Spending a generous amount of time in my wildlife garden forces me to see beyond the flowers, fluttering butterflies and my selfish desire to focus only on what is green. Where there is life, death is certain to follow, allowing me to see the fragile impermanence of Mother Nature.
Think of native annual wildflowers that must decline so that they can reseed and continue their seasonal cycle. What once was a beautiful patch of blossoming Monarda punctata is now a pile of brittle, gangly upright twigs adorned with captivating spider webs that glisten in the morning dew. Imagine a Gulf Frittilary butterfly fluttering around a Passionflora incarnata vine where she alights a tendril to lay an egg. Will she live out another week, or will she succumb to a famished predator that depends on insects such as her for survival?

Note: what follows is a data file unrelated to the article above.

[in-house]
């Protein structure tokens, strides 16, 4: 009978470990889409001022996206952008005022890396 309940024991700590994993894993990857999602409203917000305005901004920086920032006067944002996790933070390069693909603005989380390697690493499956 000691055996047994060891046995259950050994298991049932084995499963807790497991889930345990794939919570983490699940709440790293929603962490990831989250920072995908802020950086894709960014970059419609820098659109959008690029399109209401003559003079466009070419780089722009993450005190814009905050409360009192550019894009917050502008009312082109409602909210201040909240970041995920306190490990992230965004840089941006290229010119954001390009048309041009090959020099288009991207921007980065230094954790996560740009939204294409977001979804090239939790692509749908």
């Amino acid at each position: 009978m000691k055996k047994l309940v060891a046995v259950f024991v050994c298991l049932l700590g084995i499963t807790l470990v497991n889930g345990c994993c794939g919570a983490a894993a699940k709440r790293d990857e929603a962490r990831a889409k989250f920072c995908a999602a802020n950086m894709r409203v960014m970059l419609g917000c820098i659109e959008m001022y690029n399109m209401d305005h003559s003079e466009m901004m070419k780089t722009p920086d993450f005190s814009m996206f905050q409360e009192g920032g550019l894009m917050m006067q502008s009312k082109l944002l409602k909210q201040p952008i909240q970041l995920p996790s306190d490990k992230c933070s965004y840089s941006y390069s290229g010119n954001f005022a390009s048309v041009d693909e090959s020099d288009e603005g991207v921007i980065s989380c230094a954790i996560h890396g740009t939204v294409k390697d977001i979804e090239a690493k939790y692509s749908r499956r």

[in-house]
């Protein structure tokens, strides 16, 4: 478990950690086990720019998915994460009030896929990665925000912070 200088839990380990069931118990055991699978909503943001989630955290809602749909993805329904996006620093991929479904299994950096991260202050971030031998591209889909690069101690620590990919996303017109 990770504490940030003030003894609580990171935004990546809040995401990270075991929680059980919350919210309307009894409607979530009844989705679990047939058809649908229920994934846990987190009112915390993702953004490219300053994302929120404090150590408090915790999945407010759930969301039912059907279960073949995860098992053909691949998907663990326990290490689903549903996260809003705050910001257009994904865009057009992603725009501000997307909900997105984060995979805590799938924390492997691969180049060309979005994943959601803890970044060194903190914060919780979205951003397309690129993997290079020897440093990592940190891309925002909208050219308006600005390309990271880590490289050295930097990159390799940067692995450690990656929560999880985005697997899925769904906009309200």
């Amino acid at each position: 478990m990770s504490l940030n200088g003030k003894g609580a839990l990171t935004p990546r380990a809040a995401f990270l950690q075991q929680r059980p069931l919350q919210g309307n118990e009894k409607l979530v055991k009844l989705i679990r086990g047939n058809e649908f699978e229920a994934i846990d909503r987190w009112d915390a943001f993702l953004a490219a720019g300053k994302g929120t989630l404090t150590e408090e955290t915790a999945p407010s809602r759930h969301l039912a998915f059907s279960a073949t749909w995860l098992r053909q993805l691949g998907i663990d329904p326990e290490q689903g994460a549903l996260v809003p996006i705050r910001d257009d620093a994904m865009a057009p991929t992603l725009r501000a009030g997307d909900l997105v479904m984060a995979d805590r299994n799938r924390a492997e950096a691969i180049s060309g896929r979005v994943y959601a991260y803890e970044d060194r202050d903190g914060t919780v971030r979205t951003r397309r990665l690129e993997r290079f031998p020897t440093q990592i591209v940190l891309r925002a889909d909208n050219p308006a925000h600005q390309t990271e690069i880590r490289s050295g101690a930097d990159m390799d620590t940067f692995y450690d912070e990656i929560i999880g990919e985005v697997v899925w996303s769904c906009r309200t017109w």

The aged wildflowers and the fateful expiration of the butterfly reveals a silver lining. The beneficial garden spiders now have a place to construct their glorious webs and the hungry toad has found a nourishing meal. The idiom, “live and let live” does not apply here, but nature has a way of ironing things out, enlightening us if we are willing to accept what we might first see as sketchy. The destined passing of plants and critters grants us a new perspective where life becomes more appreciable, more valuable.